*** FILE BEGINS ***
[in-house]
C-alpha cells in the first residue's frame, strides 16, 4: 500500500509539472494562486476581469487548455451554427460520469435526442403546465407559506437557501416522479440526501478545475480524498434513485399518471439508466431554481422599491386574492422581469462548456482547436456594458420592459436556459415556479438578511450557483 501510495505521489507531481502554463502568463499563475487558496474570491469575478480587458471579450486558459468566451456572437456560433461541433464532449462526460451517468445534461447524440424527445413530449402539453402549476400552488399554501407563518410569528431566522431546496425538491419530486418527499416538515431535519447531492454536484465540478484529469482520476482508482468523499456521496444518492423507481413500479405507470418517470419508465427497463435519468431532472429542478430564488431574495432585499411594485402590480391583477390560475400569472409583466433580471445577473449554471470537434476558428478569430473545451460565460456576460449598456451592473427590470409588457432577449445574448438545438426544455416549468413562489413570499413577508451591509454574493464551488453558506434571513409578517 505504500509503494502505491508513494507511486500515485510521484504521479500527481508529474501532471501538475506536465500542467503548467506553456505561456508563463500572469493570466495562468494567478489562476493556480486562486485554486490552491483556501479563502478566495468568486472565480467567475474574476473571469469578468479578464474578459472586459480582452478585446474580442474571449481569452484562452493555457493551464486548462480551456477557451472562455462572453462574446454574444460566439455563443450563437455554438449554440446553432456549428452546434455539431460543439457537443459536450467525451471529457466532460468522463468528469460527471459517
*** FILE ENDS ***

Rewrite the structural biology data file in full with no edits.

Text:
[in-house]
C-alpha cells in the first residue's frame, strides 16, 4: 500500500509539472494562486476581469487548455451554427460520469435526442403546465407559506437557501416522479440526501478545475480524498434513485399518471439508466431554481422599491386574492422581469462548456482547436456594458420592459436556459415556479438578511450557483 501510495505521489507531481502554463502568463499563475487558496474570491469575478480587458471579450486558459468566451456572437456560433461541433464532449462526460451517468445534461447524440424527445413530449402539453402549476400552488399554501407563518410569528431566522431546496425538491419530486418527499416538515431535519447531492454536484465540478484529469482520476482508482468523499456521496444518492423507481413500479405507470418517470419508465427497463435519468431532472429542478430564488431574495432585499411594485402590480391583477390560475400569472409583466433580471445577473449554471470537434476558428478569430473545451460565460456576460449598456451592473427590470409588457432577449445574448438545438426544455416549468413562489413570499413577508451591509454574493464551488453558506434571513409578517 505504500509503494502505491508513494507511486500515485510521484504521479500527481508529474501532471501538475506536465500542467503548467506553456505561456508563463500572469493570466495562468494567478489562476493556480486562486485554486490552491483556501479563502478566495468568486472565480467567475474574476473571469469578468479578464474578459472586459480582452478585446474580442474571449481569452484562452493555457493551464486548462480551456477557451472562455462572453462574446454574444460566439455563443450563437455554438449554440446553432456549428452546434455539431460543439457537443459536450467525451471529457466532460468522463468528469460527471459517